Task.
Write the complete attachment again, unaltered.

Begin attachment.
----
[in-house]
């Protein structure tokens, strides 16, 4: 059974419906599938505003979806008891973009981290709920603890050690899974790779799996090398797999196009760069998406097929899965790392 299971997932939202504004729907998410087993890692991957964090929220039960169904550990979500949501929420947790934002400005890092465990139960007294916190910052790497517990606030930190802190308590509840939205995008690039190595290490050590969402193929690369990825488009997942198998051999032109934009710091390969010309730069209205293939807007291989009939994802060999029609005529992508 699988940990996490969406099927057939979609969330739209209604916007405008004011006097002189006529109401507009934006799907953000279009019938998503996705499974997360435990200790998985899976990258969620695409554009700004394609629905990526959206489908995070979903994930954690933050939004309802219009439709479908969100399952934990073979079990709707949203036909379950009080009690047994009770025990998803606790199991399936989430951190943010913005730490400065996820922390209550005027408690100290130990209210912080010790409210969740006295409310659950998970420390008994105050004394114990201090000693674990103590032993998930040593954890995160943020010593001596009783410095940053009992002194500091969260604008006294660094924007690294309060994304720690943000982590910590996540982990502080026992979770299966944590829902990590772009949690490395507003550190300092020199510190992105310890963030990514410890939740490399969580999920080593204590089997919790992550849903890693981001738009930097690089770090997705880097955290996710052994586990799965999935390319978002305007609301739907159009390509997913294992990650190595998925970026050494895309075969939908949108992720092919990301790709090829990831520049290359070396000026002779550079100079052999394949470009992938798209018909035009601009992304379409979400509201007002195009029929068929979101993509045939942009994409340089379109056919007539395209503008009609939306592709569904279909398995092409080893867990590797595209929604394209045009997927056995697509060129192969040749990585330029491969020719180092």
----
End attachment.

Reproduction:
[in-house]
């Protein structure tokens, strides 16, 4: 059974419906599938505003979806008891973009981290709920603890050690899974790779799996090398797999196009760069998406097929899965790392 299971997932939202504004729907998410087993890692991957964090929220039960169904550990979500949501929420947790934002400005890092465990139960007294916190910052790497517990606030930190802190308590509840939205995008690039190595290490050590969402193929690369990825488009997942198998051999032109934009710091390969010309730069209205293939807007291989009939994802060999029609005529992508 699988940990996490969406099927057939979609969330739209209604916007405008004011006097002189006529109401507009934006799907953000279009019938998503996705499974997360435990200790998985899976990258969620695409554009700004394609629905990526959206489908995070979903994930954690933050939004309802219009439709479908969100399952934990073979079990709707949203036909379950009080009690047994009770025990998803606790199991399936989430951190943010913005730490400065996820922390209550005027408690100290130990209210912080010790409210969740006295409310659950998970420390008994105050004394114990201090000693674990103590032993998930040593954890995160943020010593001596009783410095940053009992002194500091969260604008006294660094924007690294309060994304720690943000982590910590996540982990502080026992979770299966944590829902990590772009949690490395507003550190300092020199510190992105310890963030990514410890939740490399969580999920080593204590089997919790992550849903890693981001738009930097690089770090997705880097955290996710052994586990799965999935390319978002305007609301739907159009390509997913294992990650190595998925970026050494895309075969939908949108992720092919990301790709090829990831520049290359070396000026002779550079100079052999394949470009992938798209018909035009601009992304379409979400509201007002195009029929068929979101993509045939942009994409340089379109056919007539395209503008009609939306592709569904279909398995092409080893867990590797595209929604394209045009997927056995697509060129192969040749990585330029491969020719180092």